Range variables are crucial to exploiting Mathcad’s capabilities to their fullest. This section shows how to define and use range variables to perform iteration. For a

description of more advanced iterative operations made possible by the programming operators in Mathcad Professional, turn to Chapter 18, “Programming.”

**Defining and using range variables**

To define a range variable, type the variable name followed by a colon and a range of values. For example, here’s how to define the variable} ranging from 0 to 15

• Type j and then press the colon key The empty placeholder indicates that mathcad expects a definition for j At this point mathcad does not know whether j is to be a conventional variable or a range variable

This definition indicates that} now takes on the values 0,1,2 … 15. To define a range

variable that changes in steps other than 1, see the section “Types of ranges” on page 216.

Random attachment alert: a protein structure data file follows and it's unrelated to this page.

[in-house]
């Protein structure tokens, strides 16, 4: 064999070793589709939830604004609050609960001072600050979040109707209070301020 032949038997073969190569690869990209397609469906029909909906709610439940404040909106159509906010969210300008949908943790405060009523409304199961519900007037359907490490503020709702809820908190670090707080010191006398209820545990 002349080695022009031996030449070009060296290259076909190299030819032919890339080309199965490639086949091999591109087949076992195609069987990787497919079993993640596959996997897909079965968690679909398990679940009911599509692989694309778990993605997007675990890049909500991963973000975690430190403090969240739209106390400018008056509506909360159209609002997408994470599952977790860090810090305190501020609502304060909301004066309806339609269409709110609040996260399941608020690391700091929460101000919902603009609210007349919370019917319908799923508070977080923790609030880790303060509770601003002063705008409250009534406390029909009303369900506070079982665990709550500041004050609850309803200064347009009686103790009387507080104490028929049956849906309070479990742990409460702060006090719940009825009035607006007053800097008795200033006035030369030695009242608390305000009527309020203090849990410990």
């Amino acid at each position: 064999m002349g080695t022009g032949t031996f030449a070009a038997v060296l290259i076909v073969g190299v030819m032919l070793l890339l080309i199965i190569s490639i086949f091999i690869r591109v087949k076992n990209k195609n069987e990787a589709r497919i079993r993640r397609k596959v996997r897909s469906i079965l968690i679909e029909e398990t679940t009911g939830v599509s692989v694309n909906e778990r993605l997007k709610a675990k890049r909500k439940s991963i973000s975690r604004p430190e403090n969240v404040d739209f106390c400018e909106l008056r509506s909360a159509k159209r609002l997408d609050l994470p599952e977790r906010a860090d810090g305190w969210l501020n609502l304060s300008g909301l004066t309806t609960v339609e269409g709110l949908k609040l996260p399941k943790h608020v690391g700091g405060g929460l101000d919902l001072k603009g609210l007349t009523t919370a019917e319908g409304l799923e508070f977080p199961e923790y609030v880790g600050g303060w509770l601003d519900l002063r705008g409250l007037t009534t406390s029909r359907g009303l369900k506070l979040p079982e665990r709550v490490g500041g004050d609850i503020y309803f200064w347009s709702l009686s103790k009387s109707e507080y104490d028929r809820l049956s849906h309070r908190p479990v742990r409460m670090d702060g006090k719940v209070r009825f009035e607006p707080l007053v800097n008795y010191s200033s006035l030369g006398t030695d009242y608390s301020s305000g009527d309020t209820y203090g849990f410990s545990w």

Once you define a range variable, it takes on its complete range of values every time you use it. If you use a range variable in an equation, for example, Mathcad must evaluate that equation once for each value of the range variable.

You must define a range variable exactly as shown above. There must be:

• a variable name on the left,

• either a “:=” or a “=” in the middle, and

• a valid range on the right.

In particular, you cannot define a variable in terms of a range variable. For example, if after having defined} as shown you now define i=i + 1 , Mathcad assumes you are trying to set a scalar variable equal to a range variable and marks the equation with an appropriate error message.